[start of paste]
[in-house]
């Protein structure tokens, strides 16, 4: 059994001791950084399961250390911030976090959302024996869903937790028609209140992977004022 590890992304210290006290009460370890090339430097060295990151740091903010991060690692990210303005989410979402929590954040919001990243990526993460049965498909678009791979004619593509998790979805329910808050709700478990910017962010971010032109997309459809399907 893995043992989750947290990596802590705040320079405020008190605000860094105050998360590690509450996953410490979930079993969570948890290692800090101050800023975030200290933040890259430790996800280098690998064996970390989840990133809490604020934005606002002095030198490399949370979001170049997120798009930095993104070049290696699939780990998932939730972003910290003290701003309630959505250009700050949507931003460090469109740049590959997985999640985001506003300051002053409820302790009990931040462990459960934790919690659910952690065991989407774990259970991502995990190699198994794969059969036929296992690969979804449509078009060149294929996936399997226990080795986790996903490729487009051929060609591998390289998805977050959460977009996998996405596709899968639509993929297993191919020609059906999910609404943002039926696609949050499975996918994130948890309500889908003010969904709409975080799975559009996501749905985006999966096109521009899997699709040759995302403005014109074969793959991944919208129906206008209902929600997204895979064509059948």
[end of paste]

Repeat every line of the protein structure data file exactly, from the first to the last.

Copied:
[in-house]
């Protein structure tokens, strides 16, 4: 059994001791950084399961250390911030976090959302024996869903937790028609209140992977004022 590890992304210290006290009460370890090339430097060295990151740091903010991060690692990210303005989410979402929590954040919001990243990526993460049965498909678009791979004619593509998790979805329910808050709700478990910017962010971010032109997309459809399907 893995043992989750947290990596802590705040320079405020008190605000860094105050998360590690509450996953410490979930079993969570948890290692800090101050800023975030200290933040890259430790996800280098690998064996970390989840990133809490604020934005606002002095030198490399949370979001170049997120798009930095993104070049290696699939780990998932939730972003910290003290701003309630959505250009700050949507931003460090469109740049590959997985999640985001506003300051002053409820302790009990931040462990459960934790919690659910952690065991989407774990259970991502995990190699198994794969059969036929296992690969979804449509078009060149294929996936399997226990080795986790996903490729487009051929060609591998390289998805977050959460977009996998996405596709899968639509993929297993191919020609059906999910609404943002039926696609949050499975996918994130948890309500889908003010969904709409975080799975559009996501749905985006999966096109521009899997699709040759995302403005014109074969793959991944919208129906206008209902929600997204895979064509059948």